School of Chemical Engineering

University of Queensland researchers have been awarded $32 million for work designed to create positive change across science, health, engineering and the humanities.

The Australian Research Council today announced the funding as part of the latest round of Discovery Project and Discovery Early Career Researcher Awards, aimed at underpinning fundamental research to sustain and develop Australia’s innovation and knowledge economies.  

UQ Vice-Chancellor and President Professor Peter Høj said UQ was awarded 57 Discovery Project grants, totalling $21.4 million, 19 Early Career Researcher Awards, amounting to $6.75 million, and $3.5 million in the Linkage, Infrastructure, Equipment and Facilities scheme.

Nationally, the ARC today announced $225 million in grants for 594 Discovery Projects across 34 universities.

“UQ won the second highest number of Discovery Project grants awarded to universities across Australia, underscoring its position as a research powerhouse,” Professor Høj said.

“And the 19 DECRA awards have confirmed our position as the most successful university in the life of the DECRA scheme, which is designed to support researchers in their early career phases,” Professor Høj said.

“Congratulations to all UQ researchers whose applications were successful in an extremely competitive funding environment,” he said.

Professor Høj said the Discovery Early Career Researcher Awards would support a broad range of exciting and important projects.

EAIT's Discovery Early Career Researcher Awards at UQ announced today include:

  • $322,446 to Dr Thierry Bore from the School of Civil Engineering - A new approach for characterising soils based on electric parameters.

  • $314,446 to Dr Rui Feng Yan from the School of Information Technology and Electrical Engineering - Enabling high photovoltaic penetration in power distribution networks.

  • $367,646 to Dr Jung Ho Yun from the School of Chemical Engineering - Perovskite photovoltaic-assisted energy conversion system using wastewater. This project aims to explore the potential of a solar-driven electrochemical system to simultaneously generate hydrogen and electricity by utilising wastewater as a fuel.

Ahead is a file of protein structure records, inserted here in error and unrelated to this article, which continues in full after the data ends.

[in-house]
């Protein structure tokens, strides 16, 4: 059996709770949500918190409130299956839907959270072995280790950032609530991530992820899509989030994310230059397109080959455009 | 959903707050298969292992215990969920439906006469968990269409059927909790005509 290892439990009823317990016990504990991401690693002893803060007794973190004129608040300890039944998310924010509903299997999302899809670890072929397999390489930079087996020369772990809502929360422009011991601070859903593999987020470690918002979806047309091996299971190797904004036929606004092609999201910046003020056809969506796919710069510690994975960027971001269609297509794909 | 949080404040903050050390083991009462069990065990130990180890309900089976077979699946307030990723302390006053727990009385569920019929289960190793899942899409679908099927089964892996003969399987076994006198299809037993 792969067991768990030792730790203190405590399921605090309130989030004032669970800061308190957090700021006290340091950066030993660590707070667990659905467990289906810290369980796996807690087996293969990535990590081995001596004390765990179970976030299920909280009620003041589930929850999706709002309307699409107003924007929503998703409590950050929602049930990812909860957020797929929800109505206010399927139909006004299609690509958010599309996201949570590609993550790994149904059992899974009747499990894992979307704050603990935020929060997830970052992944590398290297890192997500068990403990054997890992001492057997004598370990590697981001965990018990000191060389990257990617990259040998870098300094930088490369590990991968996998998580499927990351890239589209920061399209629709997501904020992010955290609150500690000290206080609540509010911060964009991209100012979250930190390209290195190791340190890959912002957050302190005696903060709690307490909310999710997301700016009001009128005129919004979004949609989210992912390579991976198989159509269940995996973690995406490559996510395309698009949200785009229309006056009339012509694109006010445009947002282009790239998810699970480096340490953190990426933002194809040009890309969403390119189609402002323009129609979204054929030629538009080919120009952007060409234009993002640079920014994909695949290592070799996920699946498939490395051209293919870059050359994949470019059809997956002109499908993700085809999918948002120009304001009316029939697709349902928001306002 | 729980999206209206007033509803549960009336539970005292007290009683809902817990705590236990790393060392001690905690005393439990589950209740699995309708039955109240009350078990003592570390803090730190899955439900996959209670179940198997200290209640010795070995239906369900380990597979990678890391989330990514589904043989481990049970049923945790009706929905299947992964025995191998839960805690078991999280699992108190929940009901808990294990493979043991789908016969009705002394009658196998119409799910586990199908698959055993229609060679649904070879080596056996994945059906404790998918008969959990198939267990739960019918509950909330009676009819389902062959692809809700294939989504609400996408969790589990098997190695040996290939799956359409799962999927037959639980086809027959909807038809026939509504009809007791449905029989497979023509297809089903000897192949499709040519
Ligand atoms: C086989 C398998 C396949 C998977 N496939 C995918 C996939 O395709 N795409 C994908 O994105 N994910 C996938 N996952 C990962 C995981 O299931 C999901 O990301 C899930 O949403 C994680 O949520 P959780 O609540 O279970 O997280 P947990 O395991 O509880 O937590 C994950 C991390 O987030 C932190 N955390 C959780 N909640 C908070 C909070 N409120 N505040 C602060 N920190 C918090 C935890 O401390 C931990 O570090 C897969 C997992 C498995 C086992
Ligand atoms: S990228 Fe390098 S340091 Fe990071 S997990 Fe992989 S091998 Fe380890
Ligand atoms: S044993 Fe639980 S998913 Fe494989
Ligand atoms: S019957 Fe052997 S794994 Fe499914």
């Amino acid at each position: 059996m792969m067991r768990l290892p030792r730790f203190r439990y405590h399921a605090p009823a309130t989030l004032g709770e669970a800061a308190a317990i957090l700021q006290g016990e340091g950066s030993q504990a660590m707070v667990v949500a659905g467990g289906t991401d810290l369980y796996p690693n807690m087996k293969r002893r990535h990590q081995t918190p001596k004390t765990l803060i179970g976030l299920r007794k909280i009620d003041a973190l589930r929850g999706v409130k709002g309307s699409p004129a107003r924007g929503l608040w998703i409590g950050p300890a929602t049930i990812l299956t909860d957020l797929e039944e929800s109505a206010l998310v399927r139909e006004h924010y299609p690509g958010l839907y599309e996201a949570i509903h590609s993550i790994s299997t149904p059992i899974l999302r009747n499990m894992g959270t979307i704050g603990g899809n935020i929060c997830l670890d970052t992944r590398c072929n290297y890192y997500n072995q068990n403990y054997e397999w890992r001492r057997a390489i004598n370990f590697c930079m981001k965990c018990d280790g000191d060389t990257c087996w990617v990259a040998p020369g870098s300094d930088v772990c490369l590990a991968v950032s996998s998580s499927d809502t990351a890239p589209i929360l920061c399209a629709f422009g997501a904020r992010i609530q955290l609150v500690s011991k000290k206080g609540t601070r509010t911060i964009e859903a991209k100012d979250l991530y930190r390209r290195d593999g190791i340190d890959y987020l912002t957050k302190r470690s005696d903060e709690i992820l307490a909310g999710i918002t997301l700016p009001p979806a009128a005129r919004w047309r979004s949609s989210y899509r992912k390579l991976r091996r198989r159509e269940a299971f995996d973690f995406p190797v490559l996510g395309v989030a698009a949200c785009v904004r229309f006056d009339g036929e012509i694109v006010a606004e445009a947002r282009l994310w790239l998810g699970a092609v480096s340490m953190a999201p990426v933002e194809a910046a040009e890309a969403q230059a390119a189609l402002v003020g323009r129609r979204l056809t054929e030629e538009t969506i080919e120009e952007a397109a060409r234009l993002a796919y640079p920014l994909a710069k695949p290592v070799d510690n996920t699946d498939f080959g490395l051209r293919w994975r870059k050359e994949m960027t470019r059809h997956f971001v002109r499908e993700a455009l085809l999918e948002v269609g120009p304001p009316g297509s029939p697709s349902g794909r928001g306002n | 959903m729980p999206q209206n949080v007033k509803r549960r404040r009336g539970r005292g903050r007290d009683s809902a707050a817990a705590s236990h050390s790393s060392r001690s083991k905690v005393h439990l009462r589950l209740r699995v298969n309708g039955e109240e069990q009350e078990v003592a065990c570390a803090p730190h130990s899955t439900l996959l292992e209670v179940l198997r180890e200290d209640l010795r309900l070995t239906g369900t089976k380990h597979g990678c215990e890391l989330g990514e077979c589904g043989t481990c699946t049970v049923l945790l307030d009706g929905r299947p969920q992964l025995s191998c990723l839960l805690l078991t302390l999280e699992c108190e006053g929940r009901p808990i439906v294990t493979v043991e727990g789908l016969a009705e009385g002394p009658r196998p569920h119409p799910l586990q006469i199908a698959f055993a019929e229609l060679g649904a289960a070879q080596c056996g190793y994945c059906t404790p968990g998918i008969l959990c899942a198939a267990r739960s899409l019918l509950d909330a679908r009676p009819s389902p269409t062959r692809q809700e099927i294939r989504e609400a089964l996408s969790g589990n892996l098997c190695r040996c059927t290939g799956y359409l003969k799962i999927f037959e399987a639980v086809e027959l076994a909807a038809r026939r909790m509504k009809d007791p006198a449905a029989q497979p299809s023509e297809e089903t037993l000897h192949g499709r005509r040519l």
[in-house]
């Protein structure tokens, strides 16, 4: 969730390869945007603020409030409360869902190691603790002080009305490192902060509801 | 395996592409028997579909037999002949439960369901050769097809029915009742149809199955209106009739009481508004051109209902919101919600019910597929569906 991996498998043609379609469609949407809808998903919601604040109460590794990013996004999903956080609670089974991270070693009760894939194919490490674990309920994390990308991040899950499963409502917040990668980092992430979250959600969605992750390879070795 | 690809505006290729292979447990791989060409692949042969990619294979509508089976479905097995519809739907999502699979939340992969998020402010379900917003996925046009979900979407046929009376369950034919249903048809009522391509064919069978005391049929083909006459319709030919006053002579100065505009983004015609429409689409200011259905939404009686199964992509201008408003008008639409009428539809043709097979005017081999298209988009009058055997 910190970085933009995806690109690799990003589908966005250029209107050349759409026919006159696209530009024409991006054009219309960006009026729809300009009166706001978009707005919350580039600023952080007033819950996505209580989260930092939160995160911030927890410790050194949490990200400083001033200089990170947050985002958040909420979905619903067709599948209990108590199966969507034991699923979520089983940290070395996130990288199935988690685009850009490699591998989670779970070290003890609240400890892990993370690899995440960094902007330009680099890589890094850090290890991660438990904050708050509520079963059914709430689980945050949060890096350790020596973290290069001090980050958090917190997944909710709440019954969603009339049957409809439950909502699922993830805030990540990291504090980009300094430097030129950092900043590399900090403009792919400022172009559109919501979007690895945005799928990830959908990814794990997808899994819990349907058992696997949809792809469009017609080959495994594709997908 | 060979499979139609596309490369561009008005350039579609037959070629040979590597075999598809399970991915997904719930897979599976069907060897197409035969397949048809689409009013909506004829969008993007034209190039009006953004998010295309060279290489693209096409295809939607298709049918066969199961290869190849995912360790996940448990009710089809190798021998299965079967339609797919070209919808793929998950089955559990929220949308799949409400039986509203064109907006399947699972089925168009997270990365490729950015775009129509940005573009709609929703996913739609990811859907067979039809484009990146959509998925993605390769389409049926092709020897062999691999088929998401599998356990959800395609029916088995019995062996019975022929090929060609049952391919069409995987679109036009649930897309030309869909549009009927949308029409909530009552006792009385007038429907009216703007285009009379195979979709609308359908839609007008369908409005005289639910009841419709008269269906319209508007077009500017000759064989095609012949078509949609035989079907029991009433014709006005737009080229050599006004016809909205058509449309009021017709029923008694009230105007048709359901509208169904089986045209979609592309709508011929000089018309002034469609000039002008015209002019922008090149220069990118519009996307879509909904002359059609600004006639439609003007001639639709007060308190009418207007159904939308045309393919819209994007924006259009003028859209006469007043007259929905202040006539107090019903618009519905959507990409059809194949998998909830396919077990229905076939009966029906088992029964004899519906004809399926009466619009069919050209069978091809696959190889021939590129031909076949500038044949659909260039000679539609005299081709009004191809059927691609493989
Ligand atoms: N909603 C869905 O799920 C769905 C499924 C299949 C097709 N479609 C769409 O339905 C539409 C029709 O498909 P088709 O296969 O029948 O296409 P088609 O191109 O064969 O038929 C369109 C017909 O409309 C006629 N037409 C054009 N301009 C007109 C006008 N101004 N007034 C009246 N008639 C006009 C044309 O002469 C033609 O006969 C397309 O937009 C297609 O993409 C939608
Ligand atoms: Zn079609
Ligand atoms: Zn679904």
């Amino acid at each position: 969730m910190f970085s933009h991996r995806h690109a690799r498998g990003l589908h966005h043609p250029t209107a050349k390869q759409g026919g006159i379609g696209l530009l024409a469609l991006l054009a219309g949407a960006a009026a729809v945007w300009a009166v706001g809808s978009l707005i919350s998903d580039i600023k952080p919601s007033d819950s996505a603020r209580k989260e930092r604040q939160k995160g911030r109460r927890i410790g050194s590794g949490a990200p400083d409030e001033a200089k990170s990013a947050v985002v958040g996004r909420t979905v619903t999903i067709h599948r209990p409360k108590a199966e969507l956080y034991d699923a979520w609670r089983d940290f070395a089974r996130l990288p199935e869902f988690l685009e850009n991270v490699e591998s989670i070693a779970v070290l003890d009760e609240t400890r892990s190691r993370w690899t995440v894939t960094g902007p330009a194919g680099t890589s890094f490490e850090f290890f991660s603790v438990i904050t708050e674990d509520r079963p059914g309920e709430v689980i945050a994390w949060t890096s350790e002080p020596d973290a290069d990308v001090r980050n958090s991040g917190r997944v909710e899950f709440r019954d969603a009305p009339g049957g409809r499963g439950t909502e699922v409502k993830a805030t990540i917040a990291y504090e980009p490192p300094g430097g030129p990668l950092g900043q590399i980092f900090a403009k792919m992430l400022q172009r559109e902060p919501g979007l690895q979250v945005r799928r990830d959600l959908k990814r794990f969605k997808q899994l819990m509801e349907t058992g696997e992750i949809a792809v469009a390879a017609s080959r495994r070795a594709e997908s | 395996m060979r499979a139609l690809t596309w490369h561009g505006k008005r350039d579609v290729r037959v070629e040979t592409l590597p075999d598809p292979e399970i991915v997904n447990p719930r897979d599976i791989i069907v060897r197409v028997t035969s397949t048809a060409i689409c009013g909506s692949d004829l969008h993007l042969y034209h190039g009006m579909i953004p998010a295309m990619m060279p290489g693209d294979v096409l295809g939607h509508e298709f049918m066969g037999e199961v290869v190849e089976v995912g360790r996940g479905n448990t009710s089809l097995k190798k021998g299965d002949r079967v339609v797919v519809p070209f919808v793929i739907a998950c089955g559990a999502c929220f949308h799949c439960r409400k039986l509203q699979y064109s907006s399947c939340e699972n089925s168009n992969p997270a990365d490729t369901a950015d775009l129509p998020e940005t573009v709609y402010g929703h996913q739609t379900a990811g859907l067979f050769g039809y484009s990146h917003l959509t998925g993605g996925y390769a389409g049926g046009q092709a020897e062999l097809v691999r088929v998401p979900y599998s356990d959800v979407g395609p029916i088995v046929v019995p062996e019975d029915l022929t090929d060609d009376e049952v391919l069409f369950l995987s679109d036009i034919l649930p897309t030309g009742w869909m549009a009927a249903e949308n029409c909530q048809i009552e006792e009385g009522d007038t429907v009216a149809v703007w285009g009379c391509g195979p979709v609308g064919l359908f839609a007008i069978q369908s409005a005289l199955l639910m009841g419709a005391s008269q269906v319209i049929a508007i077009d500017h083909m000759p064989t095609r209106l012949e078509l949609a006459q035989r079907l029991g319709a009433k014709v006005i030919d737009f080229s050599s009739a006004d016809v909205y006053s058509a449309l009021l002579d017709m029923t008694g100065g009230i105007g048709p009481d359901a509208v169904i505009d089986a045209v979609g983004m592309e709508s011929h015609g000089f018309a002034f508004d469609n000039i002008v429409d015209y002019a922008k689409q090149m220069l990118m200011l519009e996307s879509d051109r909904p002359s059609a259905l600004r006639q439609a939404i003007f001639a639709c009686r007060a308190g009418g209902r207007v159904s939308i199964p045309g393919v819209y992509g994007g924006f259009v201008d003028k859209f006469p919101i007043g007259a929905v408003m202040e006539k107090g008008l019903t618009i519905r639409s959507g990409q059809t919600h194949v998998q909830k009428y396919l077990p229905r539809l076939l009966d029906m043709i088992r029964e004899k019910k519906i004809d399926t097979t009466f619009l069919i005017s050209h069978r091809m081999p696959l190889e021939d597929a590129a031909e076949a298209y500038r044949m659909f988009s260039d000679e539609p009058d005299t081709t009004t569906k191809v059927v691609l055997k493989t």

• $365,058 to Dr Joel Carpenter from the School of Information Technology and Electrical Engineering - Spatial, spectral and temporal imaging through multimode optical fibre. 

“It’s exciting to see funding for diverse research with potential to create change in health, infrastructure, the economy and the environment,” Professor Høj said.

The Faculty of Engineering, Architecture and Information Technology (EAIT) researchers were awarded over 20 Discovery Projects, totalling around $8 million.

EAIT's Discovery Project grants at UQ announced today include:

  • $462,080 to a project led by School of Information Technology and Electrical Engineering Professor Stuart Crozier and Professor Feng Liu - Dielectric contrast imaging for 7 Tesla magnetic resonance applications. This project aims to develop novel radio-frequency (RF) technology, ensuring that the benefits of high-field magnetic resonance imaging (MRI) are available for a broader range of applications.

  • $448,261 to a project led by Professor Jason Stokes and Dr Gleb Yakubov from the School of Chemical Engineering to research - Multiscale ciscoelastic lubrication of soft matter systems.

  • $443,270 to a project led by Professor MingXing Zhang from the School of Mechanical and Mining Engineering and the School of Information Technology and Electrical Engineering's Professor Xue Li - Development of new aluminium alloys through big data analytics.

  • $302,180 to a project led by the School of Mechanical and Mining Engineering researcher, Professor Han Huang - Developing machining technologies for single crystal gallium oxide.

  • $277,614 to a project that School of Chemical Engineering researcher, Dr Liu Ye will be working on - Unravelling the dynamics of nitrous oxide production in wastewater systems.

  • $241,590 to a project led by the School of Civil Engineering’s Dr Vinh Dao – Early-age cracking in concrete structures: mechanisms and control.